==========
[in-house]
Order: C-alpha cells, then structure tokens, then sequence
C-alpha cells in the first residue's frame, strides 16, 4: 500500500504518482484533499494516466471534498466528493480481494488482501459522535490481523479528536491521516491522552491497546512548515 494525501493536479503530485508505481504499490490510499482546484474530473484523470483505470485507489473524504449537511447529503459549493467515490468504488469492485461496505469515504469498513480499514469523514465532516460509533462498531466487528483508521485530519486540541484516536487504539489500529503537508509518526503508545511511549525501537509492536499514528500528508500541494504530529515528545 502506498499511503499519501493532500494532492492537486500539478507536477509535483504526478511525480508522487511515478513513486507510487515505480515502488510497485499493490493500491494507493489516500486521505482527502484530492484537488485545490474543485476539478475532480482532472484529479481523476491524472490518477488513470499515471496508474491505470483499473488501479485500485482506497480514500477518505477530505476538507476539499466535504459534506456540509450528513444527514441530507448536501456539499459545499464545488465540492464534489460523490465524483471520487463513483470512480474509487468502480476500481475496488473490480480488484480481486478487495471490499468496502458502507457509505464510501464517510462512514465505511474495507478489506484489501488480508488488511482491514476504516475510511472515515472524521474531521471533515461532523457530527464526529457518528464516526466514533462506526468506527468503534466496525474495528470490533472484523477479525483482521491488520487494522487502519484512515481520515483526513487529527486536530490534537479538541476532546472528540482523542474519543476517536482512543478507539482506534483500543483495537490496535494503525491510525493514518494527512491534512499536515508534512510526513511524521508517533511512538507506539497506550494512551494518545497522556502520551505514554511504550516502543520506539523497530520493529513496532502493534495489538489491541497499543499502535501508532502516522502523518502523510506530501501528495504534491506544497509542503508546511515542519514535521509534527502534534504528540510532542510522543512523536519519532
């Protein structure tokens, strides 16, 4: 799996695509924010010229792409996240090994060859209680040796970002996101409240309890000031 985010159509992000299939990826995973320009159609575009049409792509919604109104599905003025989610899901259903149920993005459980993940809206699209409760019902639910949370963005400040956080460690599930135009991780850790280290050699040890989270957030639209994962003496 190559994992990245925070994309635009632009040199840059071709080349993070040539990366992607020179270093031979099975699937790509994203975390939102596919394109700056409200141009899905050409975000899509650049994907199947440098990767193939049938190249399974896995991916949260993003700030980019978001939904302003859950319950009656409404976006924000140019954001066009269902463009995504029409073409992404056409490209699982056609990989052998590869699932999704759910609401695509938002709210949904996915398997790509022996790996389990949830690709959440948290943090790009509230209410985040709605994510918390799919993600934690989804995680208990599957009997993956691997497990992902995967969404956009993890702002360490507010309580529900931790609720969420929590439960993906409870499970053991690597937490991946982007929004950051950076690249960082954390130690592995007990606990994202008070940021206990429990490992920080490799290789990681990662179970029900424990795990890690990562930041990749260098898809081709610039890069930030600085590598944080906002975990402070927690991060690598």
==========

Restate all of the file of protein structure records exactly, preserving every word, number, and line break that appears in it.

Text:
[in-house]
Order: C-alpha cells, then structure tokens, then sequence
C-alpha cells in the first residue's frame, strides 16, 4: 500500500504518482484533499494516466471534498466528493480481494488482501459522535490481523479528536491521516491522552491497546512548515 494525501493536479503530485508505481504499490490510499482546484474530473484523470483505470485507489473524504449537511447529503459549493467515490468504488469492485461496505469515504469498513480499514469523514465532516460509533462498531466487528483508521485530519486540541484516536487504539489500529503537508509518526503508545511511549525501537509492536499514528500528508500541494504530529515528545 502506498499511503499519501493532500494532492492537486500539478507536477509535483504526478511525480508522487511515478513513486507510487515505480515502488510497485499493490493500491494507493489516500486521505482527502484530492484537488485545490474543485476539478475532480482532472484529479481523476491524472490518477488513470499515471496508474491505470483499473488501479485500485482506497480514500477518505477530505476538507476539499466535504459534506456540509450528513444527514441530507448536501456539499459545499464545488465540492464534489460523490465524483471520487463513483470512480474509487468502480476500481475496488473490480480488484480481486478487495471490499468496502458502507457509505464510501464517510462512514465505511474495507478489506484489501488480508488488511482491514476504516475510511472515515472524521474531521471533515461532523457530527464526529457518528464516526466514533462506526468506527468503534466496525474495528470490533472484523477479525483482521491488520487494522487502519484512515481520515483526513487529527486536530490534537479538541476532546472528540482523542474519543476517536482512543478507539482506534483500543483495537490496535494503525491510525493514518494527512491534512499536515508534512510526513511524521508517533511512538507506539497506550494512551494518545497522556502520551505514554511504550516502543520506539523497530520493529513496532502493534495489538489491541497499543499502535501508532502516522502523518502523510506530501501528495504534491506544497509542503508546511515542519514535521509534527502534534504528540510532542510522543512523536519519532
């Protein structure tokens, strides 16, 4: 799996695509924010010229792409996240090994060859209680040796970002996101409240309890000031 985010159509992000299939990826995973320009159609575009049409792509919604109104599905003025989610899901259903149920993005459980993940809206699209409760019902639910949370963005400040956080460690599930135009991780850790280290050699040890989270957030639209994962003496 190559994992990245925070994309635009632009040199840059071709080349993070040539990366992607020179270093031979099975699937790509994203975390939102596919394109700056409200141009899905050409975000899509650049994907199947440098990767193939049938190249399974896995991916949260993003700030980019978001939904302003859950319950009656409404976006924000140019954001066009269902463009995504029409073409992404056409490209699982056609990989052998590869699932999704759910609401695509938002709210949904996915398997790509022996790996389990949830690709959440948290943090790009509230209410985040709605994510918390799919993600934690989804995680208990599957009997993956691997497990992902995967969404956009993890702002360490507010309580529900931790609720969420929590439960993906409870499970053991690597937490991946982007929004950051950076690249960082954390130690592995007990606990994202008070940021206990429990490992920080490799290789990681990662179970029900424990795990890690990562930041990749260098898809081709610039890069930030600085590598944080906002975990402070927690991060690598």